More evidence of the transport of leaking oil through man's careless littering rested near the water's edge, fresher than the last. An old, weathered plastic bottle had washed up on the beach (below). Stuck to its underside was an orange-colored, pulpous patty of oil. Grains of sand clung to it, trapped by the sticky substance.
We passed the garbage scow, or barge, we had seen earlier. In the bow was a huge garbage container. Behind that, about midship, we noticed a meeting seemed to be taking place.
About half a dozen men were sitting around a makeshift table under a tent (below). One was writing something down. At that distance we couldn't be sure but it looked like he was dressed in a cream-colored suit and wearing a hazmat vest over it.
Others in work clothes were milling about looking for shade wherever they could find it.
We mused at the scene: a rusty old barge that serves as a meeting place for swells in suits as well as shade for workers in blue jeans dressed for hard labor. A catastrophic oil spill levels everybody.
At the western-most end of Santa Rosa Island we came upon three figures fishing (below).
"You don't plan on eating anything you catch, do you?" we asked.
The two men, both locals, said yes, they did. "Haven't seen any oil yet," one added as he baited a hook.
"There are tarballs all along the beach," we pointed out.
"Didn't see 'em," the other man claimed in a surly way as he turned back toward his pole.
The fishermen didn't seem to want company any more than the blue heron did. As we turned back to retrace our steps it occurred to us that all three of these creatures may well be the last fishers at Pensacola Pass for months or even years to come. Of the three, however, only one of them truly did not know what was about to happen to his way of life.
We turned back to take one last photo. All three were back at their labors, seemingly oblivious to the arriving oil.
Just beyond, we could plainly see the dividing line between bay and Gulf. It's where the turquoise water of the western tip of Santa Rosa island meets the deep blue waters of the Gulf of Mexico (below).
On the return trip we saw a pontoon party boat had been beached. A dozen or so women were swimming, sitting, wading, and standing in the water (below). They appeared to be of a wide range of ages, from their twenties to the sixties.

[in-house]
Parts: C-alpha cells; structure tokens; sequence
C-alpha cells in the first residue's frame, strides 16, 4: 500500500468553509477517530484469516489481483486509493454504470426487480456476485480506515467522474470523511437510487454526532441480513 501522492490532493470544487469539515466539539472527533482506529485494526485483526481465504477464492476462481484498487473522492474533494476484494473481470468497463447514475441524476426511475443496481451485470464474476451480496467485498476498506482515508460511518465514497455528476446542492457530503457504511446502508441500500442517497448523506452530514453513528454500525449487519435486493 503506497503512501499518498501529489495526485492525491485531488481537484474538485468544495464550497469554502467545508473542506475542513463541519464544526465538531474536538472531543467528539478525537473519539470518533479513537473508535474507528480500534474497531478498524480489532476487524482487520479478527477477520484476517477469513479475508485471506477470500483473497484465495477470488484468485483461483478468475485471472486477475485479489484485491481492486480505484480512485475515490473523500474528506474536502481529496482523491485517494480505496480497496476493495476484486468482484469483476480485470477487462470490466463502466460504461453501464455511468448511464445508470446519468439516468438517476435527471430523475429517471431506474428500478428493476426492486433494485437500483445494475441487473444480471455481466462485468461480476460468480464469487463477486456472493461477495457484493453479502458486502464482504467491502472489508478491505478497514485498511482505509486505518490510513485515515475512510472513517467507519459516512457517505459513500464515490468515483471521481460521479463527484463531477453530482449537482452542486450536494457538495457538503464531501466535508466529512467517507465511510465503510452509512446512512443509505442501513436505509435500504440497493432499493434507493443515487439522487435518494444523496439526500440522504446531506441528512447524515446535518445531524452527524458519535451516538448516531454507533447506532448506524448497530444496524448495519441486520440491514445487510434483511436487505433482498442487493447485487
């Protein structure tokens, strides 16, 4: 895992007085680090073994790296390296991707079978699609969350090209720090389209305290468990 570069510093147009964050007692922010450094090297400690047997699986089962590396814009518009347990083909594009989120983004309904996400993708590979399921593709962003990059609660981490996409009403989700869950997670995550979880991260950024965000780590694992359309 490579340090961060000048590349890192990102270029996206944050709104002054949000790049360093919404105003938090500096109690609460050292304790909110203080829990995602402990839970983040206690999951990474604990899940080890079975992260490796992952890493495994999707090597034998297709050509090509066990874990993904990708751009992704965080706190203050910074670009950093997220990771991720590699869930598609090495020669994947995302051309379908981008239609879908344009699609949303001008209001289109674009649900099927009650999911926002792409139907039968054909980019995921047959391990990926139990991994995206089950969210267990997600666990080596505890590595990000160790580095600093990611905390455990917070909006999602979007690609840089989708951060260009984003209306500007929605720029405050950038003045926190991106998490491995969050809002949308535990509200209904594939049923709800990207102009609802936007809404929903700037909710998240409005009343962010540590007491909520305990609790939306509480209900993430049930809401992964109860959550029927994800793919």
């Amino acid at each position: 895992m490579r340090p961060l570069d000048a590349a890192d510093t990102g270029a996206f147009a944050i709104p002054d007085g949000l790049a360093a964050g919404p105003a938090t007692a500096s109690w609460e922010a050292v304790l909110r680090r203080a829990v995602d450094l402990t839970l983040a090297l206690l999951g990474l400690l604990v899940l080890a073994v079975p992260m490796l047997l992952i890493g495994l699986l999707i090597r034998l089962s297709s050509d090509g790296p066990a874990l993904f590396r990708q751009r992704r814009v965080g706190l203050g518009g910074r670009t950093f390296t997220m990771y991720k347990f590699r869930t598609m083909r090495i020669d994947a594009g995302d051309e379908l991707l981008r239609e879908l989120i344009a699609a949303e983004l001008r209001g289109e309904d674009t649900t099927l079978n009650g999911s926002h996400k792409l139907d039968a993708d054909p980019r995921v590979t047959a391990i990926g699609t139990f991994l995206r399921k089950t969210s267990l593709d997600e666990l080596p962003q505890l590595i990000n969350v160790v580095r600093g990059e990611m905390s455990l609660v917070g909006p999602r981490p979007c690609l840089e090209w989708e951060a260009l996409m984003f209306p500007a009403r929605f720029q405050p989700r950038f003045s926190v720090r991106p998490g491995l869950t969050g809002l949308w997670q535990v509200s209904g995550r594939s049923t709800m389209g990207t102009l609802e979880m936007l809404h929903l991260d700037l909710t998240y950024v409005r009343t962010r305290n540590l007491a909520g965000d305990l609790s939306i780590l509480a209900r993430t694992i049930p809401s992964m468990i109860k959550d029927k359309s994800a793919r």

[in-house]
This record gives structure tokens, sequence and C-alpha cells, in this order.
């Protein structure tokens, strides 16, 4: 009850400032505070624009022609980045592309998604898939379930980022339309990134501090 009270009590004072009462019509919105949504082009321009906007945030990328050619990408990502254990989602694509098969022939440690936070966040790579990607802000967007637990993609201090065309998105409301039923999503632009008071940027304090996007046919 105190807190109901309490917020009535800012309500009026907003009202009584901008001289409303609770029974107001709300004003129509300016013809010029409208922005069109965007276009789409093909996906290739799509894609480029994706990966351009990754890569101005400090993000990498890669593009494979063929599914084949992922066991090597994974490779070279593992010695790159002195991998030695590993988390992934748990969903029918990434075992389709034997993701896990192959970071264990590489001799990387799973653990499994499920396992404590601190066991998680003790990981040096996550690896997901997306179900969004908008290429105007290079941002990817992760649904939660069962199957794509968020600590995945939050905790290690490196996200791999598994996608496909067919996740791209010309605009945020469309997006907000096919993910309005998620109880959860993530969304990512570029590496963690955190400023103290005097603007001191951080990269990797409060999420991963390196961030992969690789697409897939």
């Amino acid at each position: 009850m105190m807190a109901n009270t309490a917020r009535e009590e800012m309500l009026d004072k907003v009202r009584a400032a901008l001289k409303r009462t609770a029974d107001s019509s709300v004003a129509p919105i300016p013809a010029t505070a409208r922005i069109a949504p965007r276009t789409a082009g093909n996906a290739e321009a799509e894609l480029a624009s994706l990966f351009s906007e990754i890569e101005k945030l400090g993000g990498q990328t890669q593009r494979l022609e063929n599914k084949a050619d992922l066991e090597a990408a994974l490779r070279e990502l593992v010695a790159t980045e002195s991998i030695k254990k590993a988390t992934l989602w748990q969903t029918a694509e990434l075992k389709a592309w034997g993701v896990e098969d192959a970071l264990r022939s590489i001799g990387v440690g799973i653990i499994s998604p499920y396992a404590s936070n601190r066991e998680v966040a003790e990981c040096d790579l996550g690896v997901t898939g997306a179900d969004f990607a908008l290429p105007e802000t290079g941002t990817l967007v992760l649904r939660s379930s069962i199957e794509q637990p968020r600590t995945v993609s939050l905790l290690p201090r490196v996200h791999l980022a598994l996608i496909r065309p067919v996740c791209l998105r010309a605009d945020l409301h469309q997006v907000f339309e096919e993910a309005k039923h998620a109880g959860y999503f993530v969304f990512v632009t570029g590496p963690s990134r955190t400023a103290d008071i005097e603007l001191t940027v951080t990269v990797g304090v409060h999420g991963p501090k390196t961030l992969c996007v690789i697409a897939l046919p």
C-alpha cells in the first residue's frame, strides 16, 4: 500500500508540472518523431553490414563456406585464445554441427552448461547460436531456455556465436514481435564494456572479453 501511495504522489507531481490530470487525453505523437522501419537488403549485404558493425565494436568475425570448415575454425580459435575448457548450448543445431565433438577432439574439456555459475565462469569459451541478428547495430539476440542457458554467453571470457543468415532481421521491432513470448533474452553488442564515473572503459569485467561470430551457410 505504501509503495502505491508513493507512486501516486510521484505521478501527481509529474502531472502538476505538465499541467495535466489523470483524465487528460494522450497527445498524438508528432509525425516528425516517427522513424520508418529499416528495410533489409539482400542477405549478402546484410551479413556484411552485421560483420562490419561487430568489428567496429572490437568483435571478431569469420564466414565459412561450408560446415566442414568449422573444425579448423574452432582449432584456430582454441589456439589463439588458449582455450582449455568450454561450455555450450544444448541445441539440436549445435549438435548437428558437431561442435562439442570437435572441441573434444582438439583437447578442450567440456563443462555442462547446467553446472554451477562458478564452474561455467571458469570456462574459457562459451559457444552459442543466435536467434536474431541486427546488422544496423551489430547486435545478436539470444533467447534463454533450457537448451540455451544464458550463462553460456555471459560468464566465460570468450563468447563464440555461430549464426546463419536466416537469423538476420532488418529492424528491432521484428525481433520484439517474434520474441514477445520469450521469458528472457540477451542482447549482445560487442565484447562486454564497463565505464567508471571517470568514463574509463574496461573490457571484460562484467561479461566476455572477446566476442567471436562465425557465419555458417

Although it was early afternoon, these women were feeling no pain. Several of them hollered out and raised their glasses in a raucous greeting as we approached.
"Are you members of some club?" we stupidly asked.
"Thas' raht, hon'," one shouted back amid a din of laughter. "We're the N'awlins Girls."
"Y'all like wimmin or men?" another asked to more peels of laughter.
Standing there at the water's edge, talking with half-dressed strangers in the midst of the largest natural disaster in U.S. history, it seemed an odd question, yes, but we have long since given up judging others for how they are reacting to the BP oil spill.
We considered a judicious reply. We answered that we liked them both but only slept with women.
"Wall, thas' all right, then. Y'all come rah't in the water."
We politely declined and wished the visitors well. That evening, She Who Must Be Obeyed mentioned that she thought she had seen some of the same women on the television news, being interviewed by another TV reporter while they partied on Orange Beach.
It was after this that we passed a Pensacola News Journal photographer. We laughed to ourselves as we contemplated him being cross-examined about his sexual orientation by the "N'awlins Girls."
It was then that we met Dusty Warner, the park ranger who told us he's section head for the Unified Command. He was marching smartly behind us as we walked toward the fishing pier where we'd first met Cheeseburger and his owner.
We stopped and the ranger quickly caught up. He was an enormously friendly, charming man -- and completely open about who he was and what he had been doing.
We were so interested in Ranger Warner's description of his decision to permit booming of Pensacola Pass that we didn't even think to ask him why he happened to be in full uniform walking the beach on such a hot day, or where he was coming from. It was only later that we realized the only place he could have come from was that old barge, the one where we had seen the indistinct figure of a man, dressed in an oddly formal way under a hazmat vest, writing at a table.
We have no way of knowing for sure, but we'd like to think our little pocket camera accidentally captured the very moment history was made on that old barge and Pensacola Pass was closed for the first time since the Civil War.